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Degrees gap on earnings.

Byline: By Graeme Whitfield

Pupils from the North-East who go to Scottish universities will earn less than those who stay in England, a study has revealed.

Thousands of North youngsters study in Scotland, but a study has now revealed that graduates north of the border earn an average of pounds 30,400, while people leaving English universities earn pounds 31,900.

Applications from the region to study in Scotland have risen after the introduction of tuition fees convinced many students to go north.

Scottish universities yesterday insisted that their degrees were every bit as good as courses in England and the difference in earnings was more down to the overheated labour market in London and the South-East.

The study by Robert Wright, professor of economics at Stirling University, and Mark Taylor, from Essex University, found there was a pounds 1,500 gap between graduates of English and Scottish universities working in England.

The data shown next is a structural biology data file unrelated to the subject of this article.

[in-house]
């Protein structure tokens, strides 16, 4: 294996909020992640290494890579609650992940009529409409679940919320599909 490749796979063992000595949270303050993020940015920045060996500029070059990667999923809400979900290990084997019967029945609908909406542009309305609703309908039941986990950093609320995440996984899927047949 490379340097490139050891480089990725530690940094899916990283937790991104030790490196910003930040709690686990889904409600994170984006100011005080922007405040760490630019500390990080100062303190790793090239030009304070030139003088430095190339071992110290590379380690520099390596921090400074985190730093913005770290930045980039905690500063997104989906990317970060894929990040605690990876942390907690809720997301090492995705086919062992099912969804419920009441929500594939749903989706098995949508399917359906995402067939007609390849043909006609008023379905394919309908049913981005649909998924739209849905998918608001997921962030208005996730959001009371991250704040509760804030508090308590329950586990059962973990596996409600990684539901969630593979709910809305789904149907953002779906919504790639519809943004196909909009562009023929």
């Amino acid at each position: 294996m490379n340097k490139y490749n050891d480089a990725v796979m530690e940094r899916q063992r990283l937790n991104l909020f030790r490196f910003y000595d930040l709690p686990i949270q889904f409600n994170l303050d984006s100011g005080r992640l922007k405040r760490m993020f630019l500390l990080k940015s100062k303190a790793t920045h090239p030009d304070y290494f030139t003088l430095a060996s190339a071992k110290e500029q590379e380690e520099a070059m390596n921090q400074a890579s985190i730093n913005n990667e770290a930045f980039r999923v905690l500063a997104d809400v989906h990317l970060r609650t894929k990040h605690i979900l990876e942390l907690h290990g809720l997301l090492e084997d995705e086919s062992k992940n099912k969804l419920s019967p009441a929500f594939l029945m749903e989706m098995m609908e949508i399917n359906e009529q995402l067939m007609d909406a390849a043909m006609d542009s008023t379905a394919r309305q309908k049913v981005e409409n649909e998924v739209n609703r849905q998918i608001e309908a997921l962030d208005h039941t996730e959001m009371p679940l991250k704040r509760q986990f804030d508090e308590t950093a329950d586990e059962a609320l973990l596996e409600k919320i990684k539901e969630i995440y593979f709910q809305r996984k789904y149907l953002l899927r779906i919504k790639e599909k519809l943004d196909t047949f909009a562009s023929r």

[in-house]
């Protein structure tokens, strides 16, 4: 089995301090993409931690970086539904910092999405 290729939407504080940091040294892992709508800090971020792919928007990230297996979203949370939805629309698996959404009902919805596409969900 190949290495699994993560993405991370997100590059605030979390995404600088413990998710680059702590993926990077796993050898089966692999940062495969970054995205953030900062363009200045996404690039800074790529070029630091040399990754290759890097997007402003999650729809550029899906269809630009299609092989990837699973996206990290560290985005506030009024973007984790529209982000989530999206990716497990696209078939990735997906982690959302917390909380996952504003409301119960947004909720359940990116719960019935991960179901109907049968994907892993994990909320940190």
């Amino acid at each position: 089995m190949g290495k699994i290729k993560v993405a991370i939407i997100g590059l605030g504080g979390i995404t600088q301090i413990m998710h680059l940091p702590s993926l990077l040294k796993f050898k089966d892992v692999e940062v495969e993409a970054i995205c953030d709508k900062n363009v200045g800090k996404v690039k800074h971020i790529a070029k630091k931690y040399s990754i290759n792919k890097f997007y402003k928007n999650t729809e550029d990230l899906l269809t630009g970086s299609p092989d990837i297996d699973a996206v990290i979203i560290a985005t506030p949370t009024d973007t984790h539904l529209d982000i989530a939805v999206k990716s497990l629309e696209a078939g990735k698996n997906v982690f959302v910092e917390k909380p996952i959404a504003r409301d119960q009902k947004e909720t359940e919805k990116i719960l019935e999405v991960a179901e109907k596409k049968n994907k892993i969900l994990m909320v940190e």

That gap was even more pronounced in Scotland, where people with English degrees earned pounds 11,500 more than those with qualifications from Scottish institutions.

But Robin McAlpine, from Universities Scotland, said: "The average salary of people graduating from Scottish universities is lower but that is because of labour markets.

"If you take London out of the equation, things even themselves out a bit more.

"Certainly we're not seeing any fewer people come to universities in Scotland.

"Our institutions are extremely well-regarded and applications have been increasing year-on-year."

Applications from English students to Scottish universities have jumped 12pc since the vote to introduce top-up fees in England, even though the increased fees will not be introduced for two years.

Many North-East students have traditionally gone to universities in Edinburgh and Glasgow, particularly to well-regarded medical schools and scientific departments.

The threat of thousands of English "fee refugees" taking places at universities north of the border led the Scottish Executive to increase the cost of courses by pounds 700 a year for English students.
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Publication:The Journal (Newcastle, England)
Date:Aug 17, 2004
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